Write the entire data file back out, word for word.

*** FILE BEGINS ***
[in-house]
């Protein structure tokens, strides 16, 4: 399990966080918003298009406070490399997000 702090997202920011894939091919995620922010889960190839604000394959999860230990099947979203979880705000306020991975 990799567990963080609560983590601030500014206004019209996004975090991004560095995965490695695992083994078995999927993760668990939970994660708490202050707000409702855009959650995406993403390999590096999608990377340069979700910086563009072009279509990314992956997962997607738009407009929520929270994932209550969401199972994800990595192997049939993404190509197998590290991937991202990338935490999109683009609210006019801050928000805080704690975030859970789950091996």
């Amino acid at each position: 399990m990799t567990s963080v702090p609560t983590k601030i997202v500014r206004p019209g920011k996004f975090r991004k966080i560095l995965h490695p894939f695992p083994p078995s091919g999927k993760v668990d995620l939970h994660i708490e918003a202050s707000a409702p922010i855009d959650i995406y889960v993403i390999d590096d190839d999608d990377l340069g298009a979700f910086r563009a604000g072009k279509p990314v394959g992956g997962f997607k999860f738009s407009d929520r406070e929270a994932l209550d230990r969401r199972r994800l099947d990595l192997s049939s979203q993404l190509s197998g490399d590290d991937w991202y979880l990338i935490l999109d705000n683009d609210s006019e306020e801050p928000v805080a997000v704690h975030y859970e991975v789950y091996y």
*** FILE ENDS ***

[in-house]
């Protein structure tokens, strides 16, 4: 399990966080918003298009406070490399997000 702090997202920011894939091919995620922010889960190839604000394959999860230990099947979203979880705000306020991975 990799567990963080609560983590601030500014206004019209996004975090991004560095995965490695695992083994078995999927993760668990939970994660708490202050707000409702855009959650995406993403390999590096999608990377340069979700910086563009072009279509990314992956997962997607738009407009929520929270994932209550969401199972994800990595192997049939993404190509197998590290991937991202990338935490999109683009609210006019801050928000805080704690975030859970789950091996």
């Amino acid at each position: 399990m990799t567990s963080v702090p609560t983590k601030i997202v500014r206004p019209g920011k996004f975090r991004k966080i560095l995965h490695p894939f695992p083994p078995s091919g999927k993760v668990d995620l939970h994660i708490e918003a202050s707000a409702p922010i855009d959650i995406y889960v993403i390999d590096d190839d999608d990377l340069g298009a979700f910086r563009a604000g072009k279509p990314v394959g992956g997962f997607k999860f738009s407009d929520r406070e929270a994932l209550d230990r969401r199972r994800l099947d990595l192997s049939s979203q993404l190509s197998g490399d590290d991937w991202y979880l990338i935490l999109d705000n683009d609210s006019e306020e801050p928000v805080a997000v704690h975030y859970e991975v789950y091996y």